A man looks at his ticket after placing a bet at the Caesars Sportsbook betting window at Chase Field in Phoenix on the first day of sports betting on September 9, 2021. Chase Field is the first major league stadium to have sports betting.At Chase Field in Phoenix on September 9, 2021. Credit: Arizona Republic

While sports betting has been legal in Ohio since the start of 2023, the Buckeye State continues to make tweaks to its laws.

On Friday, the Ohio Casino Control Commission announced that it will comply with the NCAA’s request and eliminate the ability for residents to wager on player props in college athletics. According to Sports Betting Dime’s Ryan Linnehan, the change will go into effect immediately.

Per the commission’s decision, bets on college player props accounted for just 1.35 percent of sports bets that were placed in Ohio in 2023. In issuing its request, the NCAA cited six specific concerns regarding player props being made available to bettors, according to Linnehan, including:

  • Harassment of student-athletes by bettors
  • The mental health and general well-being of student-athletes
  • Player-specific prop bets increase the risk of insider information being solicited to manipulate betting markets
  • Player-specific prop bets may entice student-athletes into engaging in sports betting on themselves
  • Player-specific prop bets will increase the risk of “spot fixing” or match fixers targeting student-athletes
  • Player-specific prop bets offer college students, who are more prone to problem gambling, a mechanism for engaging in micro-betting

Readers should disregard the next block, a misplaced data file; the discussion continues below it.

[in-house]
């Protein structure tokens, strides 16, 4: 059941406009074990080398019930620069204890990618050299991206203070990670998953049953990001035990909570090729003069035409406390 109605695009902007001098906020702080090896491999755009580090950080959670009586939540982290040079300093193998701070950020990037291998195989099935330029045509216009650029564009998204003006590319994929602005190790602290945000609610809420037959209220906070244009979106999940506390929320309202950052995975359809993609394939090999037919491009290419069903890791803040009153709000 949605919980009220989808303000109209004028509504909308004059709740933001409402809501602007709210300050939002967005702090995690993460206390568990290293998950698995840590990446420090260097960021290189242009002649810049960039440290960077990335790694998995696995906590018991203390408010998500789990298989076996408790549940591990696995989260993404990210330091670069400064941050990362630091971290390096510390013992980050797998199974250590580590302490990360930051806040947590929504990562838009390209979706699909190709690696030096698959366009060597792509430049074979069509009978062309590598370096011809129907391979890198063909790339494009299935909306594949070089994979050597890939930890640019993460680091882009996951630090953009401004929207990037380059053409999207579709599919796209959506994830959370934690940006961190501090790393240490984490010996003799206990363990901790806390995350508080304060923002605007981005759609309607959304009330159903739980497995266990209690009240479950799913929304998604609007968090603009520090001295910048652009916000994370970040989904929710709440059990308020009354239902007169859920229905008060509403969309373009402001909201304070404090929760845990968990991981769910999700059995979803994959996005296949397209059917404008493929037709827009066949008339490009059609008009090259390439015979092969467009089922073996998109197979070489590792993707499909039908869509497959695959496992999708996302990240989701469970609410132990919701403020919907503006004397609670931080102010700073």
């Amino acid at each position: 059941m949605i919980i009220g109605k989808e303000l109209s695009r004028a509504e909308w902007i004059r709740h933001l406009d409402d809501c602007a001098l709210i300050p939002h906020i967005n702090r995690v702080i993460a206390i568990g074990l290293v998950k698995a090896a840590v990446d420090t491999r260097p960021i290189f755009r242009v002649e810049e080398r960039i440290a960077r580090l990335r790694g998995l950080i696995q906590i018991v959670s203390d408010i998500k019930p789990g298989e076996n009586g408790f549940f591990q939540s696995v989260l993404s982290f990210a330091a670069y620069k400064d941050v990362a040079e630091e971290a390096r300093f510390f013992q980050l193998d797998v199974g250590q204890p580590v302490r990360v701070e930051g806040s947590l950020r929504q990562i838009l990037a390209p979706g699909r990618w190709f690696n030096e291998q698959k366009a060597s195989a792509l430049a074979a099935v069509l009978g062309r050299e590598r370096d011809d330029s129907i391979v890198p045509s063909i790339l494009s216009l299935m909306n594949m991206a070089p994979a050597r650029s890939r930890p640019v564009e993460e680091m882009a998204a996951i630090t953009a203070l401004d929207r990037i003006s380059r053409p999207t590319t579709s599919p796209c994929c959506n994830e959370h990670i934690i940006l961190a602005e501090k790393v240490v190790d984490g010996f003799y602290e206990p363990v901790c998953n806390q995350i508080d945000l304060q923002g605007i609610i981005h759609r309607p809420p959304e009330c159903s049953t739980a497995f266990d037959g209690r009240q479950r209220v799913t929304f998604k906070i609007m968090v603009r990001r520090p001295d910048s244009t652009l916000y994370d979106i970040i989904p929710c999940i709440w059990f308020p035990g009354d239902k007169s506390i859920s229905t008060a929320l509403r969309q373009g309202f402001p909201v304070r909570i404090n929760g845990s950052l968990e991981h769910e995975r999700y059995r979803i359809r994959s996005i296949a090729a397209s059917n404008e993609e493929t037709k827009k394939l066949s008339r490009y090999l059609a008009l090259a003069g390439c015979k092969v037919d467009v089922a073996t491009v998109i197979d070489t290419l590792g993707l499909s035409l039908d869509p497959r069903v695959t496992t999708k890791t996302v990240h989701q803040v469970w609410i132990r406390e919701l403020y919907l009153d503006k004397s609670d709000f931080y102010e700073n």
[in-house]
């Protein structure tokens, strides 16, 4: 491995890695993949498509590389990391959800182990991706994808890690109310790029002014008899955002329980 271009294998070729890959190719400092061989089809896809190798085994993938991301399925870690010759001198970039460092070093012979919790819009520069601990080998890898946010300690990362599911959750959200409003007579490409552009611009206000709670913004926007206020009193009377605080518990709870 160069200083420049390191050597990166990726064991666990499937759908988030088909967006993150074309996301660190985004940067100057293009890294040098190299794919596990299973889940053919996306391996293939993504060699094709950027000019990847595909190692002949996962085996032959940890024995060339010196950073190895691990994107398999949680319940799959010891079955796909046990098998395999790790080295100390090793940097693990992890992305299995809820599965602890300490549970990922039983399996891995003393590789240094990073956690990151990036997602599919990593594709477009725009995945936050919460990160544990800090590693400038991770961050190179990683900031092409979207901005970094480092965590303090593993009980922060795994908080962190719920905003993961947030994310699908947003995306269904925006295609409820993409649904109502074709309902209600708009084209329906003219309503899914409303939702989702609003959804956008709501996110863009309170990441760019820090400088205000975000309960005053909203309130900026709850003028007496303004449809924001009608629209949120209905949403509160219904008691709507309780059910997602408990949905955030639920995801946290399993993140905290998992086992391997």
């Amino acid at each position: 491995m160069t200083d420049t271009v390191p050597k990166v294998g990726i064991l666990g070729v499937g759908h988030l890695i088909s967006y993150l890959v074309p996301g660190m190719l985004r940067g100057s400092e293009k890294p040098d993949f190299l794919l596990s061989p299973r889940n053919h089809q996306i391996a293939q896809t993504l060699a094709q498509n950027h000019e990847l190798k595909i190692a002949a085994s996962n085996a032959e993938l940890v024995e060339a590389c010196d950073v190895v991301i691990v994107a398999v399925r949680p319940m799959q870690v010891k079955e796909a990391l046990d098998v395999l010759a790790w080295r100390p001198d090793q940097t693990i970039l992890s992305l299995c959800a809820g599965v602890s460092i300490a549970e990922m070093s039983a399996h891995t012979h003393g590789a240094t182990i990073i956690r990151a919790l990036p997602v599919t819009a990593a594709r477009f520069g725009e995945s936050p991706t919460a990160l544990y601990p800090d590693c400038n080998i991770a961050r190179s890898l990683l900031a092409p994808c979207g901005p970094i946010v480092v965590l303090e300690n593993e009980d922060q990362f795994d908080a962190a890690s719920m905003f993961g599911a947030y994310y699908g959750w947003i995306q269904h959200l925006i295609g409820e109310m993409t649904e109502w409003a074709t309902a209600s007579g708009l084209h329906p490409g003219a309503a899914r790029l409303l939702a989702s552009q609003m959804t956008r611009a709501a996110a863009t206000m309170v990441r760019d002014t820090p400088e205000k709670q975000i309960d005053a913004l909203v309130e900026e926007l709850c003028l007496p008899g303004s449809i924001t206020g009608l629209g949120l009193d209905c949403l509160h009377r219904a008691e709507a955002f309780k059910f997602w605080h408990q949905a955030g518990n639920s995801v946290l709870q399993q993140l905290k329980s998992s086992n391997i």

“While some may revert to illegal operations, the vast majority of Ohioans engage only in legal gambling activity. Given the relative small percentage of wagers placed on player specific prop bets, I perceive the risk of a black market boom to be low,” Ohio Casino Control Commission Executive Director Matthew Schuler wrote in his decision.

Schuler’s decision also noted that of the 38 states in which sports betting is legal, Ohio is now the 25th to either limit or fully prohibit betting on player props in college sports. A full list of which states allow what can be found here.

While sports betting is regulated on a state by state basis, it’s obviously notable that the NCAA is taking it upon itself to lobby for specific changes. It’s hardly surprising that the organization would be in favor of prohibiting player props, which, in theory, would be easier for a player to manipulate than the outcome of an individual game.

Moving forward, it will be interesting to see if the NCAA attempts to enact similar changes in states where betting on college player props is still permitted. It will also be interesting to see what happens with such legislation if/when the Power 5 conferences inevitably split from the NCAA.

[Sports Betting Dime]

About Ben Axelrod

Ben Axelrod is a veteran of the sports media landscape, having most recently worked for NBC's Cleveland affiliate, WKYC. Prior to his time in Cleveland, he covered Ohio State football and the Big Ten for outlets including Cox Media Group, Bleacher Report, Scout and Rivals.